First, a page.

Haircut student’s family breaks silence
THE prestigious Melbourne private school at the centre of a student haircut saga has been given three days and a serious ultimatum.
Trinity Grammar students, parents and alumni turned up in their hundreds at an unprecedented meeting on Tuesday night to issue a warning over the sacking of beloved deputy headmaster Rohan Brown.
More than 1000 of those in attendance voted in favour of a no-confidence motion against principal Michael Davies. Fairfax reports just 28 people opposed the vote at Hawthorn Town Hall.
The school's "old boys" - the Old Trinity Grammarians Association - threatened legal action if their demands were not met by Friday.
Also at the meeting was the family of the student at the centre of the now week-long protest. His aunt told the meeting that, contrary to earlier statements made by the school, the family never sent a legal letter.
"There was no mention of assault," she said.
Tuesday night's meeting followed a serious escalation on Tuesday when students dressed in casual clothes and held a peaceful protest at the Kew campus attended by hundreds of students. They chanted "We want Browny" and hung signs on fences demanding "Bring Browny back".
A letter from 50 former captains and vice captains at the school from 2001-2017 was sent to the headmaster and the school council chair on Monday night.
"As former Trinity Captains and Vice Captains, we are writing to express our profound disappointment," the letter begins.
The group wrote that they were concerned about "the change in culture and direction of the school".
"In recent years, the school's executive leadership has made clear its intention to change the school's vision and direction.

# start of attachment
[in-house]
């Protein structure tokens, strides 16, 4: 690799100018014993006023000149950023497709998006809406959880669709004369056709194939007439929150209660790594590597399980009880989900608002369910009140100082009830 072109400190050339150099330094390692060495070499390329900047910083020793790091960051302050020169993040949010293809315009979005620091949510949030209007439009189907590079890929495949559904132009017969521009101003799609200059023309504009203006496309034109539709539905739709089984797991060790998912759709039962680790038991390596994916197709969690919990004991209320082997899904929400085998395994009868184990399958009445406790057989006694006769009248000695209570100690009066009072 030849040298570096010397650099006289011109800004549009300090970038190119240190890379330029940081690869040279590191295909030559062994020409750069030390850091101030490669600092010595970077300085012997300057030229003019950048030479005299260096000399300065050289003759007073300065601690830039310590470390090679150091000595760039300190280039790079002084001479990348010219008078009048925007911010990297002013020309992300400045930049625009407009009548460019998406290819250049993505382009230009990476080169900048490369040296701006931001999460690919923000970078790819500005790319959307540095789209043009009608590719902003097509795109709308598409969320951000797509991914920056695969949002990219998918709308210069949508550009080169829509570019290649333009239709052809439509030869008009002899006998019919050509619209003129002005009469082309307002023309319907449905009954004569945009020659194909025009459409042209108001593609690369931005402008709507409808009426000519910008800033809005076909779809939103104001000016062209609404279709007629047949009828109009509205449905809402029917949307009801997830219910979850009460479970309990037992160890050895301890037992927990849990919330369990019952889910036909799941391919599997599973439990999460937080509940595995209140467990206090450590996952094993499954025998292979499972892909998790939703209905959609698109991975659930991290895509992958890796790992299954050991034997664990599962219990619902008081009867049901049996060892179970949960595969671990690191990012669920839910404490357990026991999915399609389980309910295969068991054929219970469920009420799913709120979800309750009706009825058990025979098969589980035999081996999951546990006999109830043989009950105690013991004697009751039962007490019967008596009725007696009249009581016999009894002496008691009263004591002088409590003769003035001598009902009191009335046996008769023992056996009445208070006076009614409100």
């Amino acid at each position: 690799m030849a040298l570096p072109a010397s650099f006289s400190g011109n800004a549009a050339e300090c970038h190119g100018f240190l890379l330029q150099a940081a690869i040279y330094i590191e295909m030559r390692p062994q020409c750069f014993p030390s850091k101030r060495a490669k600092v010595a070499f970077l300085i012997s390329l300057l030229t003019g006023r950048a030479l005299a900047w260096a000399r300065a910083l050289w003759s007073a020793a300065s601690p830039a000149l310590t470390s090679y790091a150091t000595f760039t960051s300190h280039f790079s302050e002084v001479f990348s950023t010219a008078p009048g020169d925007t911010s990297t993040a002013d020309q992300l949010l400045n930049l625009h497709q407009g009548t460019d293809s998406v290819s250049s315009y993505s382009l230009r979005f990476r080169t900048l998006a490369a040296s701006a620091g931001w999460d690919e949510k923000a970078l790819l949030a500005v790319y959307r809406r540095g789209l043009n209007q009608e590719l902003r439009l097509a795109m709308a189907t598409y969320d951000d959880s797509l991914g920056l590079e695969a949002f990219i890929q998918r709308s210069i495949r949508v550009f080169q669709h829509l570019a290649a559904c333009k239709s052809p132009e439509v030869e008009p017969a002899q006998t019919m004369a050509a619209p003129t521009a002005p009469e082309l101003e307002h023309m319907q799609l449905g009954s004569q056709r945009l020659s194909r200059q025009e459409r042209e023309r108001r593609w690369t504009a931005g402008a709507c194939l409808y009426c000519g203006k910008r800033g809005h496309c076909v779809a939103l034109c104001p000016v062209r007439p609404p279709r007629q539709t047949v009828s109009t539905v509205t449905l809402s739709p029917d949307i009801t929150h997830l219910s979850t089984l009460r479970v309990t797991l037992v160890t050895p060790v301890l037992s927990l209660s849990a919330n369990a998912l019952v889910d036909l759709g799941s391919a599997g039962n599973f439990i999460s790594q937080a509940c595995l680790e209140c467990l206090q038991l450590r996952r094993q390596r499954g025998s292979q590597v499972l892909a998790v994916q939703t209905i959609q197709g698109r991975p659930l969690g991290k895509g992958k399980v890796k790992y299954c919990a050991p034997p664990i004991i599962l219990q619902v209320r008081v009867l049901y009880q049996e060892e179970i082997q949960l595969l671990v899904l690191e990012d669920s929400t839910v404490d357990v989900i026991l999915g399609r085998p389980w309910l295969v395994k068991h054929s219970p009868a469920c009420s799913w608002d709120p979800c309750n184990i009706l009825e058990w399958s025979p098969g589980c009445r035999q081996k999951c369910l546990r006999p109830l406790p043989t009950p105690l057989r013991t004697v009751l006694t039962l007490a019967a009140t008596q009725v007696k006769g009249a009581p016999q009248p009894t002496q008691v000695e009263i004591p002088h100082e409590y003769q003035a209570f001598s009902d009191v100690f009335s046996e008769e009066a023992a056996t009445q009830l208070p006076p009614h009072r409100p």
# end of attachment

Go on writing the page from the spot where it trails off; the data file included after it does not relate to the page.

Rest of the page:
It's a sentiment shared by current school vice-captain Will Murphy, according to Fairfax. Mr Murphy reportedly told Tuesday night's meeting: "They do not care about us ... they will throw a 15-year-old boy under a bus ... and allow him to be a scapegoat for their agenda."
Mr Brown was forced to resign after a school photo day stunt last Thursday sent the school council into a spin. Mr Brown chopped a student's hair because it did not meet the standards set within the school's grooming guidelines.
School Council chairman Roderick Lyle wrote to parents last week saying Mr Brown's action was "in contravention of school policy and was also inconsistent with community expectations in this day and age". But support gathered quickly behind Mr Brown.
Many students, teachers and former pupils are calling for the current headmaster and the entire school council to be sacked. A change.org petition calling for the school to reinstate Mr Brown has been signed more than 5000 times.
Mr Brown says he would like to return to the school - a place he's worked for 30 years - if possible.
News.com.au has reached out to Trinity Grammar for comment.